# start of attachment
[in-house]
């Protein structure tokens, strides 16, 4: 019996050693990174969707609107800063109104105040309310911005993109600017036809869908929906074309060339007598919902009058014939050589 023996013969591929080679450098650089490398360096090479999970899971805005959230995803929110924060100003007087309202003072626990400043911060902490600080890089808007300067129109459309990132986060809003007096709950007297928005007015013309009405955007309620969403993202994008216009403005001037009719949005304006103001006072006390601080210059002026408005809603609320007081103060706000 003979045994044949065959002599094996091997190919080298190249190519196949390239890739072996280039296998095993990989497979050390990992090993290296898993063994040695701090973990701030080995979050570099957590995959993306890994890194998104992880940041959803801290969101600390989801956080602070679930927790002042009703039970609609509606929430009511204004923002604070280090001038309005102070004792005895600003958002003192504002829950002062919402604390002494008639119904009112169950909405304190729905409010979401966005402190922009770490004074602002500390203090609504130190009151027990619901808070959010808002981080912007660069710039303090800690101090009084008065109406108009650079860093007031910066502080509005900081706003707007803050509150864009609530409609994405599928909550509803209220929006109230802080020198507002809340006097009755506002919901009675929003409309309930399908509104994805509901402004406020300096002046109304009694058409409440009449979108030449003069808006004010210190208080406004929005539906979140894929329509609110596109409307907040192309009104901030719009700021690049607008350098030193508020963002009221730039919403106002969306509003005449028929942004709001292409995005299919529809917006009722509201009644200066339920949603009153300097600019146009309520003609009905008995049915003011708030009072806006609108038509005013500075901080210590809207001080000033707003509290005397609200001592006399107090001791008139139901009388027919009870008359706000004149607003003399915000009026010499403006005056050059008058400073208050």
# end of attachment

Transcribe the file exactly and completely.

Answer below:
[in-house]
């Protein structure tokens, strides 16, 4: 019996050693990174969707609107800063109104105040309310911005993109600017036809869908929906074309060339007598919902009058014939050589 023996013969591929080679450098650089490398360096090479999970899971805005959230995803929110924060100003007087309202003072626990400043911060902490600080890089808007300067129109459309990132986060809003007096709950007297928005007015013309009405955007309620969403993202994008216009403005001037009719949005304006103001006072006390601080210059002026408005809603609320007081103060706000 003979045994044949065959002599094996091997190919080298190249190519196949390239890739072996280039296998095993990989497979050390990992090993290296898993063994040695701090973990701030080995979050570099957590995959993306890994890194998104992880940041959803801290969101600390989801956080602070679930927790002042009703039970609609509606929430009511204004923002604070280090001038309005102070004792005895600003958002003192504002829950002062919402604390002494008639119904009112169950909405304190729905409010979401966005402190922009770490004074602002500390203090609504130190009151027990619901808070959010808002981080912007660069710039303090800690101090009084008065109406108009650079860093007031910066502080509005900081706003707007803050509150864009609530409609994405599928909550509803209220929006109230802080020198507002809340006097009755506002919901009675929003409309309930399908509104994805509901402004406020300096002046109304009694058409409440009449979108030449003069808006004010210190208080406004929005539906979140894929329509609110596109409307907040192309009104901030719009700021690049607008350098030193508020963002009221730039919403106002969306509003005449028929942004709001292409995005299919529809917006009722509201009644200066339920949603009153300097600019146009309520003609009905008995049915003011708030009072806006609108038509005013500075901080210590809207001080000033707003509290005397609200001592006399107090001791008139139901009388027919009870008359706000004149607003003399915000009026010499403006005056050059008058400073208050």